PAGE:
Stephen Hough likes an element of danger to his pianos.
Evoking the Japanese delicacy fugu (blowfish), he seeks that fine line between poisonous risk and tantalising taste, accepting fallibility as crucial to his craft. The piano is a highly complex instrument, with a mechanism that has been honed over hundreds of years. But Hough wants to avoid the mechanical, an instrument so perfect it sounds like it has come off an assembly line. What he looks for, instead, is the human, a piano with personality, with bite, as to him the piano is a voice: “It’s like saying to a singer, here are your vocal chords for the evening.” Each concert is a new encounter.
The piano has been both a constant in Hough’s life and something of his own making. He became entranced with the instrument at his aunt’s home – “I would play things with one finger” – and begged his parents to buy him one until they eventually agreed. That old German upright was played incessantly as from his first piano lesson, Hough decided he wanted to be a concert pianist. Heather Slade-Lipkin introduced Hough to the world of the grand piano, before he went on to study with Slade-Lipkin’s own teacher, Gordon Green.
It was Green who had a marked influence on Hough’s performance practice. “He was very concerned with developing what was individual about the student … for his students to all sound different, because they were different.” Hough realised these words at 15 when he performed Liszt’s Piano Sonata in B Minor. It was his first experience of really getting inside a piece of music and, having felt it, he knew he wouldn’t want to play if he couldn’t achieve that sensation.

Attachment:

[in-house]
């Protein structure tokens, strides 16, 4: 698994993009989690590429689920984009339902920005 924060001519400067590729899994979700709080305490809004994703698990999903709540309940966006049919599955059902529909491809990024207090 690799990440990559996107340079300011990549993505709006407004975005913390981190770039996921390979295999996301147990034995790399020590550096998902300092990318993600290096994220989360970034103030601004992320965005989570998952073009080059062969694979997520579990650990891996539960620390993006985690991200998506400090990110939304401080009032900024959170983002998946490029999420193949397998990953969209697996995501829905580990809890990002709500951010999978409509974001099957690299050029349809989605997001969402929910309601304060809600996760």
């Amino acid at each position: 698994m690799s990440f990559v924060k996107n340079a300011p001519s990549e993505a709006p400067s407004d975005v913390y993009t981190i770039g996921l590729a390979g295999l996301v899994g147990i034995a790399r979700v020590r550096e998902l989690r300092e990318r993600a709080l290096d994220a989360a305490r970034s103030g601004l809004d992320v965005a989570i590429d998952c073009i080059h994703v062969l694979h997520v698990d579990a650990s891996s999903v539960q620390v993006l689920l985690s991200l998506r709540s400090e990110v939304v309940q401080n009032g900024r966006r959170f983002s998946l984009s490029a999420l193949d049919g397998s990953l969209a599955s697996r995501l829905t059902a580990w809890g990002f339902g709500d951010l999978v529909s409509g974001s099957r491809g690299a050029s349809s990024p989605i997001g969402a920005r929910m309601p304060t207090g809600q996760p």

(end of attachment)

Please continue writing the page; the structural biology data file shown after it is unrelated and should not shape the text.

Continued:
“When I walk out of the wings to play a concert, in a sense I am the composer, I’m bringing their message,” Hough says. “I have to speak the music from deep inside and with utter conviction … so the best scenario is working with works which give life to you and you give life to them.” The intermediate between hands and score is the keyboard, which, honouring Green’s tradition, is why Hough seeks an individual sound. It is why he is so grateful to collaborate with Ara Vartoukian of Theme & Variations Piano Services when in Sydney. He trusts him as he would a Japanese chef, to keep him safe while living, just slightly, on the edge.
Celebrating their 35th anniversary, Theme & Variations Piano Services is Sydney’s premier piano store and proud sponsor of the Sydney Symphony Orchestra. Specialising in new and used pianos for sale, plus piano related services including piano tuning, repairs and restorations.